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Hyland, Gary.

Moose Jaw, Coteau Books, c1984. 102pp, paper, ISBN 0-919926-29-0 (cloth) $15.00, 0-919926-28-2 (paper) $7.00. Distributed by Thunder Creek Publishing Co-operative. CIP

Grades 7 and up
Reviewed by Pamela Black

Volume 13 Number 1
1985 January

Street of Dreams, Gary Hyland's latest book of poems, is both a regional recreation of Hyland's Saskatchewan past and the charting of an individual boy's psychological odyssey from childhood to some approximation of maturity. The book is divided into six sections. The first three roughly capture the epic contests of boy against boy, boy against man, and boy against strange females. The last three sections are gentler, more philosophical reflections of a man's struggle within himself, with his faith in his perception of the world, and with his offspring who will once again set the epic afire with childish, thoughtless energy.

As the work progresses, a single narrative voice slowly extricates itself from the hordes of pernicious youngsters we fall in with. This voice ultimately merges with the liner notes about a Gary Hyland who teaches high school, has three sons and coaches hockey. The task of interpreting his past, however, has not caused Hyland to exaggerate the differences between himself and his less analytical friends. The stark, unselfconscious cruelty of childhood is no stranger to him, and it is a marvel that Hyland can give us an impartial account of this type of behaviour at the same time as he gently condemns it. Hyland's portrayal of the eternal curse of peer pressure may be of some use to teachers skilful enough to turn students' glances inwards with regards to these sensitive matters.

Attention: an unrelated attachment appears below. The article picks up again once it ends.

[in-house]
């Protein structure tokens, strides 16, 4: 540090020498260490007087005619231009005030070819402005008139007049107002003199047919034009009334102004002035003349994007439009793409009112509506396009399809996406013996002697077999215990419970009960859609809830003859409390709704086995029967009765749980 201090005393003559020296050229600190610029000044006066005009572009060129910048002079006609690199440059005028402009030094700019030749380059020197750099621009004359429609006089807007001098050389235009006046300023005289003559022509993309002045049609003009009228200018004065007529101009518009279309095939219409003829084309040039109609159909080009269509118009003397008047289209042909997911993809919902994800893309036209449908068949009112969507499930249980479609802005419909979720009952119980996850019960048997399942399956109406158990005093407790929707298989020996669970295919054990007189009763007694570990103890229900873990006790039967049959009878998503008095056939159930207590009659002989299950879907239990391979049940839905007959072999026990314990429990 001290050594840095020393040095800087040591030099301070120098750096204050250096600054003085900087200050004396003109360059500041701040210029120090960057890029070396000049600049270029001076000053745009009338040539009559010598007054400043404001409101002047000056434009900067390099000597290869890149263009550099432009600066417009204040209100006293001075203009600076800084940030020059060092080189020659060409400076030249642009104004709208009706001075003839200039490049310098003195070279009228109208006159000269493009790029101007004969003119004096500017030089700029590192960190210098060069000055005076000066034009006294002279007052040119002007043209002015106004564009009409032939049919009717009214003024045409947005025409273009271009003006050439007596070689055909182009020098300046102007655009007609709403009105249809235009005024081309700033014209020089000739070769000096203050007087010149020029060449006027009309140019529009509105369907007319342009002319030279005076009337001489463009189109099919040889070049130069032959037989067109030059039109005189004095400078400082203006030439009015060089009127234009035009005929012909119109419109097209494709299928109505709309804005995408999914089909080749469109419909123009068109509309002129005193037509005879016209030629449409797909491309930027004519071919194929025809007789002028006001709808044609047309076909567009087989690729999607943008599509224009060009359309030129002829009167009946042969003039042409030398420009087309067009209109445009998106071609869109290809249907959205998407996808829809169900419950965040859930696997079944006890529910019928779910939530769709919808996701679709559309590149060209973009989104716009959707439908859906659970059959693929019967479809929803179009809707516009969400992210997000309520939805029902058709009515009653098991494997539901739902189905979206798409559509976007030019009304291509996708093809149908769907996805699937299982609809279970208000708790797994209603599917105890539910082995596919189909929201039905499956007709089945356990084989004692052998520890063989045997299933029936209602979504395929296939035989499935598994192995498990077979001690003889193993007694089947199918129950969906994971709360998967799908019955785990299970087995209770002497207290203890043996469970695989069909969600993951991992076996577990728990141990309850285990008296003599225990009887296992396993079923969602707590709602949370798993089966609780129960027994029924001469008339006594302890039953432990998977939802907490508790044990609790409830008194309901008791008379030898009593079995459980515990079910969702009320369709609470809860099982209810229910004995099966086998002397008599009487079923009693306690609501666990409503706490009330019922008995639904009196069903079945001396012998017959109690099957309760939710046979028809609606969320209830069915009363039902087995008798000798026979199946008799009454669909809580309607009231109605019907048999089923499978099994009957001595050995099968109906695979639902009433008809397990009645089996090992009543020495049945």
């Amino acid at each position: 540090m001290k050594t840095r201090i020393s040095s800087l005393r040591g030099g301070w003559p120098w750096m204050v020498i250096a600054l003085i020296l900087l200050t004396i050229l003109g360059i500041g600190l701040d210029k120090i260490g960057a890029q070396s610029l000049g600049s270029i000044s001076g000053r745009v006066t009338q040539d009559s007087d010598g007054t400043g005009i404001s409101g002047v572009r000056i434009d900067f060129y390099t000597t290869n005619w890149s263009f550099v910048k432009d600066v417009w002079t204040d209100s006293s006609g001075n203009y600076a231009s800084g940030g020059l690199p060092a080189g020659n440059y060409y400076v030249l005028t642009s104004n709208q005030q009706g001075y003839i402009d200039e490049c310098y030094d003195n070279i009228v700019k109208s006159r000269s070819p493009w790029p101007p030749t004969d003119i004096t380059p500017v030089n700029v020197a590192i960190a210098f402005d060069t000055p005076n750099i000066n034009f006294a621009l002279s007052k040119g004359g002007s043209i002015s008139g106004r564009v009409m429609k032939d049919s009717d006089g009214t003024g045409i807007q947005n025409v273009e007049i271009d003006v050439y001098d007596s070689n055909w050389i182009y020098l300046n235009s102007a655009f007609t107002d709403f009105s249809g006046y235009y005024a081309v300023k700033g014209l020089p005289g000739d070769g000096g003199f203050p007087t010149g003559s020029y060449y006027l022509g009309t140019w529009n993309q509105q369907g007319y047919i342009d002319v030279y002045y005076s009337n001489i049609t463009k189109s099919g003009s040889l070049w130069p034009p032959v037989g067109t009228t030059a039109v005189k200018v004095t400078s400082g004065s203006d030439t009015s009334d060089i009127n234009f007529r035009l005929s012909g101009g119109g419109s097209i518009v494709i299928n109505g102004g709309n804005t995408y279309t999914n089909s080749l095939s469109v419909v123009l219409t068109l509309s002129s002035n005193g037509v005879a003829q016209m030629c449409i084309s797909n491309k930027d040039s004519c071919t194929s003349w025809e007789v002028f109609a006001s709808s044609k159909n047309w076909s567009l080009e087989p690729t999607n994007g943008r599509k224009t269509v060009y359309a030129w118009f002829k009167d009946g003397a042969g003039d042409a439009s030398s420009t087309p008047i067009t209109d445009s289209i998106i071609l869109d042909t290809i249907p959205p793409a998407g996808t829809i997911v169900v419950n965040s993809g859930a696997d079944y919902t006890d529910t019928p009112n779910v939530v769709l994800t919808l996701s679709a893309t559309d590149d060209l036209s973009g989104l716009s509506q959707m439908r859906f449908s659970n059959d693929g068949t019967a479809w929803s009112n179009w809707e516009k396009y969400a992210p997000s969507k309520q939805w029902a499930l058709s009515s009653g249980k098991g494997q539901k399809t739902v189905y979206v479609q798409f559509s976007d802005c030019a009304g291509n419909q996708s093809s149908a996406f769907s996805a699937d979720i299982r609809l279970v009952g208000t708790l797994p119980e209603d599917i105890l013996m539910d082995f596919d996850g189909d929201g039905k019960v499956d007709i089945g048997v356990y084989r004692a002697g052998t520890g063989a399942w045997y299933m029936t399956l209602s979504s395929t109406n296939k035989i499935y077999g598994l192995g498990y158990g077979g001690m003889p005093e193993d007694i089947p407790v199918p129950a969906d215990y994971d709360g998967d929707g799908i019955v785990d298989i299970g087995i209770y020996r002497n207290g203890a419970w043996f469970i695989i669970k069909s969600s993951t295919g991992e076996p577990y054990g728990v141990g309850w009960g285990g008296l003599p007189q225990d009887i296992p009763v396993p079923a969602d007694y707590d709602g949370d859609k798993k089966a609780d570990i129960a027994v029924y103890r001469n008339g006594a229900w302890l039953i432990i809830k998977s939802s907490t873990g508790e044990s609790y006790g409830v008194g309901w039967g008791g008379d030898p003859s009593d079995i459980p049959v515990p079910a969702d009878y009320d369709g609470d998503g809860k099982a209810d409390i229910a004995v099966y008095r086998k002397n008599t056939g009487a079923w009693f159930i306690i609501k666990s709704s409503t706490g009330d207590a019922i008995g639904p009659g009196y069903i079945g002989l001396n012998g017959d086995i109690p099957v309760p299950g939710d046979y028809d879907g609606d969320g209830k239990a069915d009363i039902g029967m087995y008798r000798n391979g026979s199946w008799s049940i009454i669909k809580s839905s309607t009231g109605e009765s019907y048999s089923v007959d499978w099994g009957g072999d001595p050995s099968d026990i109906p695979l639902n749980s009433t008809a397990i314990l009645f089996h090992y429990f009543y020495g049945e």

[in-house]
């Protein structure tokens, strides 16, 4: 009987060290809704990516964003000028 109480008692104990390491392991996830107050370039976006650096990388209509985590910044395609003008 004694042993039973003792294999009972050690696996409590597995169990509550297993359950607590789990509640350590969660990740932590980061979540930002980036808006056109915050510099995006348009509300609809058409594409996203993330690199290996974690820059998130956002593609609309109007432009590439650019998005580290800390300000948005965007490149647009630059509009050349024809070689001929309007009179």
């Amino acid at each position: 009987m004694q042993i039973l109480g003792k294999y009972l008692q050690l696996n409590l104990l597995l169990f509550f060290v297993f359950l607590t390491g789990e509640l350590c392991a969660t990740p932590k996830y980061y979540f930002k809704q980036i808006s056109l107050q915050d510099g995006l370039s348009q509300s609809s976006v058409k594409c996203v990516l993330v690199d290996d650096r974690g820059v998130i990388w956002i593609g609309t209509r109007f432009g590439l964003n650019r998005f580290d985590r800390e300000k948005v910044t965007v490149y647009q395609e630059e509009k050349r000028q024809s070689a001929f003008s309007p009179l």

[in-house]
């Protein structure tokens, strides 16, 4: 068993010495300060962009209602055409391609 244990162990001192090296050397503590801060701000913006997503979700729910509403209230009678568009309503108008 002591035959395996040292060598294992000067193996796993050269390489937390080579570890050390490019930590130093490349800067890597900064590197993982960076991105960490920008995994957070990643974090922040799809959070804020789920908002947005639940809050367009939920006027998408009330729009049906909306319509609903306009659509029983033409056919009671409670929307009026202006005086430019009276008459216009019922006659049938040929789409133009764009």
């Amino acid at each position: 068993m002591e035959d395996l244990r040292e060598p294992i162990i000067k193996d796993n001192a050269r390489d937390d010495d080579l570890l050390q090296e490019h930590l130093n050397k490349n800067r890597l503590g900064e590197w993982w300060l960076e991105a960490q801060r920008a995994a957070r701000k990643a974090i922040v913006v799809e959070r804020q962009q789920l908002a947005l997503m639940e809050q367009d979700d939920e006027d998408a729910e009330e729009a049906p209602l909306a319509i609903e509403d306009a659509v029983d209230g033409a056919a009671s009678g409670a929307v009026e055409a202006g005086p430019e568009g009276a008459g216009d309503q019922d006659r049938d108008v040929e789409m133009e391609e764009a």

The value of this book in the classroom depends on the aims of the teacher. It will not prove instrumental in introducing the sonnet form or in interpreting classical symbolism, but it can provide a healthy opportunity to explore our relationship with poetry and with ourselves, through poetry. Hyland, particularly in the book's last section, examines the function that poetic endeavour fills in his life. With mild cynicism, the poet hides behind hard wrought lines that are like "coins" that editors test with "false teeth." "Penned" characters rebel and argue with their creator about the "sanctity of the poet-persona relationship." But finally, is it not possible that we will come to "decode" ourselves, just a little, by struggling with unwieldy language and indifferent poetic conventions, to capture the all too common dilemmas of our mysterious human condition?

Pamela Black, Simon Fraser University, Burnaby, B.C.
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